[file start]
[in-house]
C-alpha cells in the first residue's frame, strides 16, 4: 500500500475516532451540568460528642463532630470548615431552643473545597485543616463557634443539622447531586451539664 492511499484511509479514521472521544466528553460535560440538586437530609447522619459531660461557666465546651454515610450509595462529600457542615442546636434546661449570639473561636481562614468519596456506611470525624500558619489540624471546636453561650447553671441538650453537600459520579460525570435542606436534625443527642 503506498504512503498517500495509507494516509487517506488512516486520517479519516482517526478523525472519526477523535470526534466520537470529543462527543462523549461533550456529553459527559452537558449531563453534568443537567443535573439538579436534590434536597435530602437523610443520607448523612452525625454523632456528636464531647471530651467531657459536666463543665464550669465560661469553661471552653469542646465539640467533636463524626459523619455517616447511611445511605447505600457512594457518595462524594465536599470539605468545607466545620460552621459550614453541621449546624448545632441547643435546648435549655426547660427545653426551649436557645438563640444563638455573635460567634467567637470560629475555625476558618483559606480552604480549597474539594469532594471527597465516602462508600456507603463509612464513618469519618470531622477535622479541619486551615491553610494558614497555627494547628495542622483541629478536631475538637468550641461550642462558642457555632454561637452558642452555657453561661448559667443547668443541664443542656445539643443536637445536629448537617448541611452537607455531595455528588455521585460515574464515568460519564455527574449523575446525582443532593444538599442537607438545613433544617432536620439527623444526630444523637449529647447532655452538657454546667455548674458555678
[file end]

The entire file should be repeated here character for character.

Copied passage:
[in-house]
C-alpha cells in the first residue's frame, strides 16, 4: 500500500475516532451540568460528642463532630470548615431552643473545597485543616463557634443539622447531586451539664 492511499484511509479514521472521544466528553460535560440538586437530609447522619459531660461557666465546651454515610450509595462529600457542615442546636434546661449570639473561636481562614468519596456506611470525624500558619489540624471546636453561650447553671441538650453537600459520579460525570435542606436534625443527642 503506498504512503498517500495509507494516509487517506488512516486520517479519516482517526478523525472519526477523535470526534466520537470529543462527543462523549461533550456529553459527559452537558449531563453534568443537567443535573439538579436534590434536597435530602437523610443520607448523612452525625454523632456528636464531647471530651467531657459536666463543665464550669465560661469553661471552653469542646465539640467533636463524626459523619455517616447511611445511605447505600457512594457518595462524594465536599470539605468545607466545620460552621459550614453541621449546624448545632441547643435546648435549655426547660427545653426551649436557645438563640444563638455573635460567634467567637470560629475555625476558618483559606480552604480549597474539594469532594471527597465516602462508600456507603463509612464513618469519618470531622477535622479541619486551615491553610494558614497555627494547628495542622483541629478536631475538637468550641461550642462558642457555632454561637452558642452555657453561661448559667443547668443541664443542656445539643443536637445536629448537617448541611452537607455531595455528588455521585460515574464515568460519564455527574449523575446525582443532593444538599442537607438545613433544617432536620439527623444526630444523637449529647447532655452538657454546667455548674458555678